Successful business concepts today generally involve entirely new ways of thinking. In the world of computer software and mobile apps, the terminology is known as disruptive technology, and it refers to the fact that nothing really new or transformative comes from simply applying a new coat of paint or polish to something old and familiar. In a broad sense, the personal computer and the cell phone were among the greatest disruptors of recent time.
If you go back in time, other ground-breakers included the friction match, the printing press, the incandescent light bulb, the internal combustion engine, film, radio, television, and so on. Certainly, some of these inventions evolved over time rather than instantly bursting onto the scene. Television, for example, gradually evolved from radio to the flat-screen displays of today.
From the dozen local VHF channels of the early years, came UHF adapters, cable, and satellite systems that now bring hundreds of programming options into the home of any subscriber. Even the remote control has evolved by leaps and bounds from the original Zenith Flash-Matic, introduced in 1955, to the programmable, multi-function devices of today. I remember a very primitive one-button remote control on my family’s Sylvania console TV back in the 1960s. We could not watch TV during a thunderstorm because lightning made the remote control go crazy, endlessly changing the channels on the motorized tuner!
Disruptive ideas are far from limited to the technology industries. In the customer service industries, we need to think less like our grandparents and more like our next generation of customers. For campground owners, this means thinking outside the box, seeking out the next new idea that will appeal to your guests. When was the last time you invested in a major piece of new recreational equipment? Not simply a new playground, but things like a fitness course, canine agility park, jumping pillow, gem mining station, laser tag, or spray park. And when is the last time that you really shook up your activities schedule, adding an event or two that will run the risk of being ahead of its time but that could also prove to be overwhelmingly popular?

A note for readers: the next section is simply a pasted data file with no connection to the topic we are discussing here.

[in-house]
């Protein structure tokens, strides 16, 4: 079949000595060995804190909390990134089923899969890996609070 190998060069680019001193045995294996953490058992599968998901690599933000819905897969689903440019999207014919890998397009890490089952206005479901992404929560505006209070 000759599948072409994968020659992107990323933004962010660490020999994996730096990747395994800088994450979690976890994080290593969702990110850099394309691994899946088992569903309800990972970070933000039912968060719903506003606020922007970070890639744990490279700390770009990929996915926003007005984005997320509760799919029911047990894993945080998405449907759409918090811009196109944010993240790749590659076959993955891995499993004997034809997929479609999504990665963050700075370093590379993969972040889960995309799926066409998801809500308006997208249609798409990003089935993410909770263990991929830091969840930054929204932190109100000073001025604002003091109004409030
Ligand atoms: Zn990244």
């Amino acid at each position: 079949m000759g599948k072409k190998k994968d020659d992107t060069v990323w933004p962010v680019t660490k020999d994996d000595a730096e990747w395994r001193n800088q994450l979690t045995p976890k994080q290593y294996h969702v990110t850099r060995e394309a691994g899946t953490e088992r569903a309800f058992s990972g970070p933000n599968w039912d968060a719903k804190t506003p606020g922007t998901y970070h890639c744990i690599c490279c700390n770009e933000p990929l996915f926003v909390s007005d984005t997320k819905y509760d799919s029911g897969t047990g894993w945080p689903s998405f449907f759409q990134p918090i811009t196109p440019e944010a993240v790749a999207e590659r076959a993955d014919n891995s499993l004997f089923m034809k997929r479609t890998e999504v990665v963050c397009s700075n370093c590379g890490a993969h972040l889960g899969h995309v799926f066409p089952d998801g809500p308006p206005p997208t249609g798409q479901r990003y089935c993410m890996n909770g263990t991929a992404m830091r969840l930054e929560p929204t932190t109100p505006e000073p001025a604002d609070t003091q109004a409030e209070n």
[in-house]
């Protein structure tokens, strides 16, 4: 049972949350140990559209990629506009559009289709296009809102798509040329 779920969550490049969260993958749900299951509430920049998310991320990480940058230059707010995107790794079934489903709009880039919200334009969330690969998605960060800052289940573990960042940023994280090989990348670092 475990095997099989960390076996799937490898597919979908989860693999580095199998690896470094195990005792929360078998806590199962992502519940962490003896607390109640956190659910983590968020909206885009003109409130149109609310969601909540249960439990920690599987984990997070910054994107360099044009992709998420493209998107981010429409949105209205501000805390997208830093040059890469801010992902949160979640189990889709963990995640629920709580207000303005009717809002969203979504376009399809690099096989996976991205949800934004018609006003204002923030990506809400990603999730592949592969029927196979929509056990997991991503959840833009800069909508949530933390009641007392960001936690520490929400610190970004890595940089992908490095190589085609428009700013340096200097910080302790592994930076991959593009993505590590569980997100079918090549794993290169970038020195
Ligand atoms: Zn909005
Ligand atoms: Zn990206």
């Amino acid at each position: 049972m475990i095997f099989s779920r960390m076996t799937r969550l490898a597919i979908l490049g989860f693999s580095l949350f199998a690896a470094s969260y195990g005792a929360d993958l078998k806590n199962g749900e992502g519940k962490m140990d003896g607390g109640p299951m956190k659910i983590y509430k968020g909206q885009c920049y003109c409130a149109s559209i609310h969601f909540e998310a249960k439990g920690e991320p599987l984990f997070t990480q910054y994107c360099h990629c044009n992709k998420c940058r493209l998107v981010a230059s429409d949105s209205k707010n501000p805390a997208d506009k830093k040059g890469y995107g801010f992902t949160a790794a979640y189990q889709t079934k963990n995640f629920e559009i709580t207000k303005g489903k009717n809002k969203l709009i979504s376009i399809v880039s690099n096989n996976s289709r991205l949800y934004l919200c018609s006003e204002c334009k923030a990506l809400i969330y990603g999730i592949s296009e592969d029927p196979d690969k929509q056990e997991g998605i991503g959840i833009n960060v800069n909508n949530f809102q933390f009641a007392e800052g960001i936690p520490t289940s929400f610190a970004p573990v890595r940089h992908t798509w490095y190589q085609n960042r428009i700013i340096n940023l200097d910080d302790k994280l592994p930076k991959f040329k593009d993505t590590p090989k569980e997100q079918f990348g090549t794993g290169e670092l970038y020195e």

I recently heard about a business in New Jersey that was founded in 2015, has apparently been successful, and is one of those “who wudda thunk it?” head-scratcher concepts. Stumpy’s Hatchet House is difficult to explain, but if falls under the umbrella category of the adult fun industry. It is the first indoor hatchet-throwing facility in the United States, probably a lot more fun than either bowling or darts. Customers pay $40.00 per person for a two-hour session that includes safety training, a lesson, hatchet rental, and use of a hatchet pit. A separate party room can be rented by groups for $100.00 for a two-hour session, or the entire venue can be rented for $1,000.00 per hour. Spectators (referred to as “non-throwers”) pay a cover charge of $15.00 each. When I visited their website in December, Stumpy’s was taking reservations for a New Year’s Eve hatchet-throwing buffet and seeking out inquiries from prospective franchisees.
Time will tell whether this venture will take off and succeed in the long run, but most service business today are not planning where they will be 50 years from now. Serial entrepreneurs work within a far shorter time-frame (typically 10 years) within which to take risks, hopefully profit, move on to the next venture, and sell to a new investor. When you come right down to it, how many campgrounds are not currently for sale, given the right price and circumstances, along with a ready and willing buyer?
A park that embraces concepts on the cutting edge (no hatchet-throwing pun intended) will profit in the short run and tremendously increase its value in the long run. Give this thinking a new level of commitment as we head into a new year.
This post was written by Peter Pelland